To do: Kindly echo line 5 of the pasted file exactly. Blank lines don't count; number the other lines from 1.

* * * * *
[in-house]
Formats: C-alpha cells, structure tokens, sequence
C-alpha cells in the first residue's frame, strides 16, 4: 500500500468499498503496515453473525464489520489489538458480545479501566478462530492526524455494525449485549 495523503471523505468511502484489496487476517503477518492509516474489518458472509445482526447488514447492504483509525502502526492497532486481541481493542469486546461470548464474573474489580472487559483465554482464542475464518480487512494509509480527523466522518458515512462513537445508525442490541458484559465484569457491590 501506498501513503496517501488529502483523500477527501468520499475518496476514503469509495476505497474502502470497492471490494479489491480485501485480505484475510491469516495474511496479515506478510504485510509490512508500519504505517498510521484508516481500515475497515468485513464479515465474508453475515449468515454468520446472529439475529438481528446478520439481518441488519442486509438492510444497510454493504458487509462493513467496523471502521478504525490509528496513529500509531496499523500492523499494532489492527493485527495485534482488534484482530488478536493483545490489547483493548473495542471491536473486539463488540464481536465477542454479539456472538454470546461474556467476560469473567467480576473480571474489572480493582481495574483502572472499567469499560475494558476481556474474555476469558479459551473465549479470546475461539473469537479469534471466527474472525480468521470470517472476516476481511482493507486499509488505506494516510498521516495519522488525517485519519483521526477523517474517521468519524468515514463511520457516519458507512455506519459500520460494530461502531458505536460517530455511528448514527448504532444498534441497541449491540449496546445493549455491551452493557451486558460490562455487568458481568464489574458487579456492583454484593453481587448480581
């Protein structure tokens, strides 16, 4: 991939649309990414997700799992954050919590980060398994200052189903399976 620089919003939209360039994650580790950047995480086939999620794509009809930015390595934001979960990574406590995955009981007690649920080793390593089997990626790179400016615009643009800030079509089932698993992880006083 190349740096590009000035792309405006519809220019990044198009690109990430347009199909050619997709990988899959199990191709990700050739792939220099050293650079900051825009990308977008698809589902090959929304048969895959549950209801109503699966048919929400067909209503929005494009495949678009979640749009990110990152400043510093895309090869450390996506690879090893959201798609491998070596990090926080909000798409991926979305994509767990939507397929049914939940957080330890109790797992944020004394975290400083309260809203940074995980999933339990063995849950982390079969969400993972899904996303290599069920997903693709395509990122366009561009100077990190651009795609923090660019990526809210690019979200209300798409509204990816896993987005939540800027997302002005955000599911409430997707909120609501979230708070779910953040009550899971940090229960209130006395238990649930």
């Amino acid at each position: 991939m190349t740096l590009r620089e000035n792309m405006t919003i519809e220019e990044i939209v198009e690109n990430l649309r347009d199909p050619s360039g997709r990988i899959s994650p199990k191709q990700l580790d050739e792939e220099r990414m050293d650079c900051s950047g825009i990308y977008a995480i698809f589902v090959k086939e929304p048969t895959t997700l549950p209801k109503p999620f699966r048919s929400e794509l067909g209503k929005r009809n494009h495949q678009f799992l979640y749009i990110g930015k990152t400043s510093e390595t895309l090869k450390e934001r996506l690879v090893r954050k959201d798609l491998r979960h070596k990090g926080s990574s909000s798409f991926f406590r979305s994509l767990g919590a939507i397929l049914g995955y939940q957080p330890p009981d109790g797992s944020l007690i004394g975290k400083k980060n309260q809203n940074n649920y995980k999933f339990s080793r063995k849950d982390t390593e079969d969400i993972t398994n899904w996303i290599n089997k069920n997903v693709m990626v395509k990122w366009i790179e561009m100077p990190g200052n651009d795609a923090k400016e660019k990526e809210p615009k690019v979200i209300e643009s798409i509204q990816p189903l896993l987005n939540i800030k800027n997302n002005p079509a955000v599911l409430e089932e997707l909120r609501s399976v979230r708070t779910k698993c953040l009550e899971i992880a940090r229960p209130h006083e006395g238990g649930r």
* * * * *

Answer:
């Amino acid at each position: 991939m190349t740096l590009r620089e000035n792309m405006t919003i519809e220019e990044i939209v198009e690109n990430l649309r347009d199909p050619s360039g997709r990988i899959s994650p199990k191709q990700l580790d050739e792939e220099r990414m050293d650079c900051s950047g825009i990308y977008a995480i698809f589902v090959k086939e929304p048969t895959t997700l549950p209801k109503p999620f699966r048919s929400e794509l067909g209503k929005r009809n494009h495949q678009f799992l979640y749009i990110g930015k990152t400043s510093e390595t895309l090869k450390e934001r996506l690879v090893r954050k959201d798609l491998r979960h070596k990090g926080s990574s909000s798409f991926f406590r979305s994509l767990g919590a939507i397929l049914g995955y939940q957080p330890p009981d109790g797992s944020l007690i004394g975290k400083k980060n309260q809203n940074n649920y995980k999933f339990s080793r063995k849950d982390t390593e079969d969400i993972t398994n899904w996303i290599n089997k069920n997903v693709m990626v395509k990122w366009i790179e561009m100077p990190g200052n651009d795609a923090k400016e660019k990526e809210p615009k690019v979200i209300e643009s798409i509204q990816p189903l896993l987005n939540i800030k800027n997302n002005p079509a955000v599911l409430e089932e997707l909120r609501s399976v979230r708070t779910k698993c953040l009550e899971i992880a940090r229960p209130h006083e006395g238990g649930r």